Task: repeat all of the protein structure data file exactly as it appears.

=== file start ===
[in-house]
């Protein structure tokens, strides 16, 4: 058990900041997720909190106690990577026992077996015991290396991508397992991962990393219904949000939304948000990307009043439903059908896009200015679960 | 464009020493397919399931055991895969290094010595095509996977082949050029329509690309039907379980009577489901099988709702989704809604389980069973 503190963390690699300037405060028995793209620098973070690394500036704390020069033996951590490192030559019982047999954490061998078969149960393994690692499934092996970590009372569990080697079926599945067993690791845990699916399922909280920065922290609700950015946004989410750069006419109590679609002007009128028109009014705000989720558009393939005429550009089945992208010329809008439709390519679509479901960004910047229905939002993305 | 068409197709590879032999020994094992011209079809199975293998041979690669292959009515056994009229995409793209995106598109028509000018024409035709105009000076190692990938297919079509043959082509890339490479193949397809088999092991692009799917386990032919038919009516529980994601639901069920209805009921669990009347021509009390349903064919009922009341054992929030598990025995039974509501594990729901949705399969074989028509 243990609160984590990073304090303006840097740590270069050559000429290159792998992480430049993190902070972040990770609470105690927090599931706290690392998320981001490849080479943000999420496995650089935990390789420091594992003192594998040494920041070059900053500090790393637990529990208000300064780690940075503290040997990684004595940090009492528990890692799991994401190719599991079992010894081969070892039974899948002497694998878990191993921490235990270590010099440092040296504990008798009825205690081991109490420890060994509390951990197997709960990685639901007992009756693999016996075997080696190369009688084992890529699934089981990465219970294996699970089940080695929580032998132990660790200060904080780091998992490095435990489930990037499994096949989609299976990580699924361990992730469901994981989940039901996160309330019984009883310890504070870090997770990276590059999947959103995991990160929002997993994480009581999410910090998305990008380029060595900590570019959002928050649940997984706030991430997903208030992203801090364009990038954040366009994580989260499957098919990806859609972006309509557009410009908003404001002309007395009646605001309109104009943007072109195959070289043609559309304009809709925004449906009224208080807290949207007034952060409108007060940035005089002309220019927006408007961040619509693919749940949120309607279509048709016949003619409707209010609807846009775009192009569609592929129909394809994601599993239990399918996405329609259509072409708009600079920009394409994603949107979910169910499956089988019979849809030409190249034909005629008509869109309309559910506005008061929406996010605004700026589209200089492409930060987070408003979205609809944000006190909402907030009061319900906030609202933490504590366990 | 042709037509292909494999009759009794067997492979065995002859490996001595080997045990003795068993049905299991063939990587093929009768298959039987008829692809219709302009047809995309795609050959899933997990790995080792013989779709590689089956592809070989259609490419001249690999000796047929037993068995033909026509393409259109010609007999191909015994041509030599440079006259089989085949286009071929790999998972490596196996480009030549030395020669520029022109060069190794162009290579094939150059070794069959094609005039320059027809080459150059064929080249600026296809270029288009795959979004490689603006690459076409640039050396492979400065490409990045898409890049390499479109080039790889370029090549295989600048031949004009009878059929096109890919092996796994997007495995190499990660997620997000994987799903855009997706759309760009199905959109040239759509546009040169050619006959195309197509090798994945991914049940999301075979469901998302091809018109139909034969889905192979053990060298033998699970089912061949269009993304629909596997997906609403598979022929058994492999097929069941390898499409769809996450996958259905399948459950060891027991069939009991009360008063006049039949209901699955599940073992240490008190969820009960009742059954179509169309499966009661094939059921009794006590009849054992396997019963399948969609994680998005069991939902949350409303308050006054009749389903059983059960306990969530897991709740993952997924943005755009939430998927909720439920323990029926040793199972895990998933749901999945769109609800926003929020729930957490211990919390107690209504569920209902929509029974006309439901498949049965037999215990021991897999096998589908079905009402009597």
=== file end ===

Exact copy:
[in-house]
């Protein structure tokens, strides 16, 4: 058990900041997720909190106690990577026992077996015991290396991508397992991962990393219904949000939304948000990307009043439903059908896009200015679960 | 464009020493397919399931055991895969290094010595095509996977082949050029329509690309039907379980009577489901099988709702989704809604389980069973 503190963390690699300037405060028995793209620098973070690394500036704390020069033996951590490192030559019982047999954490061998078969149960393994690692499934092996970590009372569990080697079926599945067993690791845990699916399922909280920065922290609700950015946004989410750069006419109590679609002007009128028109009014705000989720558009393939005429550009089945992208010329809008439709390519679509479901960004910047229905939002993305 | 068409197709590879032999020994094992011209079809199975293998041979690669292959009515056994009229995409793209995106598109028509000018024409035709105009000076190692990938297919079509043959082509890339490479193949397809088999092991692009799917386990032919038919009516529980994601639901069920209805009921669990009347021509009390349903064919009922009341054992929030598990025995039974509501594990729901949705399969074989028509 243990609160984590990073304090303006840097740590270069050559000429290159792998992480430049993190902070972040990770609470105690927090599931706290690392998320981001490849080479943000999420496995650089935990390789420091594992003192594998040494920041070059900053500090790393637990529990208000300064780690940075503290040997990684004595940090009492528990890692799991994401190719599991079992010894081969070892039974899948002497694998878990191993921490235990270590010099440092040296504990008798009825205690081991109490420890060994509390951990197997709960990685639901007992009756693999016996075997080696190369009688084992890529699934089981990465219970294996699970089940080695929580032998132990660790200060904080780091998992490095435990489930990037499994096949989609299976990580699924361990992730469901994981989940039901996160309330019984009883310890504070870090997770990276590059999947959103995991990160929002997993994480009581999410910090998305990008380029060595900590570019959002928050649940997984706030991430997903208030992203801090364009990038954040366009994580989260499957098919990806859609972006309509557009410009908003404001002309007395009646605001309109104009943007072109195959070289043609559309304009809709925004449906009224208080807290949207007034952060409108007060940035005089002309220019927006408007961040619509693919749940949120309607279509048709016949003619409707209010609807846009775009192009569609592929129909394809994601599993239990399918996405329609259509072409708009600079920009394409994603949107979910169910499956089988019979849809030409190249034909005629008509869109309309559910506005008061929406996010605004700026589209200089492409930060987070408003979205609809944000006190909402907030009061319900906030609202933490504590366990 | 042709037509292909494999009759009794067997492979065995002859490996001595080997045990003795068993049905299991063939990587093929009768298959039987008829692809219709302009047809995309795609050959899933997990790995080792013989779709590689089956592809070989259609490419001249690999000796047929037993068995033909026509393409259109010609007999191909015994041509030599440079006259089989085949286009071929790999998972490596196996480009030549030395020669520029022109060069190794162009290579094939150059070794069959094609005039320059027809080459150059064929080249600026296809270029288009795959979004490689603006690459076409640039050396492979400065490409990045898409890049390499479109080039790889370029090549295989600048031949004009009878059929096109890919092996796994997007495995190499990660997620997000994987799903855009997706759309760009199905959109040239759509546009040169050619006959195309197509090798994945991914049940999301075979469901998302091809018109139909034969889905192979053990060298033998699970089912061949269009993304629909596997997906609403598979022929058994492999097929069941390898499409769809996450996958259905399948459950060891027991069939009991009360008063006049039949209901699955599940073992240490008190969820009960009742059954179509169309499966009661094939059921009794006590009849054992396997019963399948969609994680998005069991939902949350409303308050006054009749389903059983059960306990969530897991709740993952997924943005755009939430998927909720439920323990029926040793199972895990998933749901999945769109609800926003929020729930957490211990919390107690209504569920209902929509029974006309439901498949049965037999215990021991897999096998589908079905009402009597």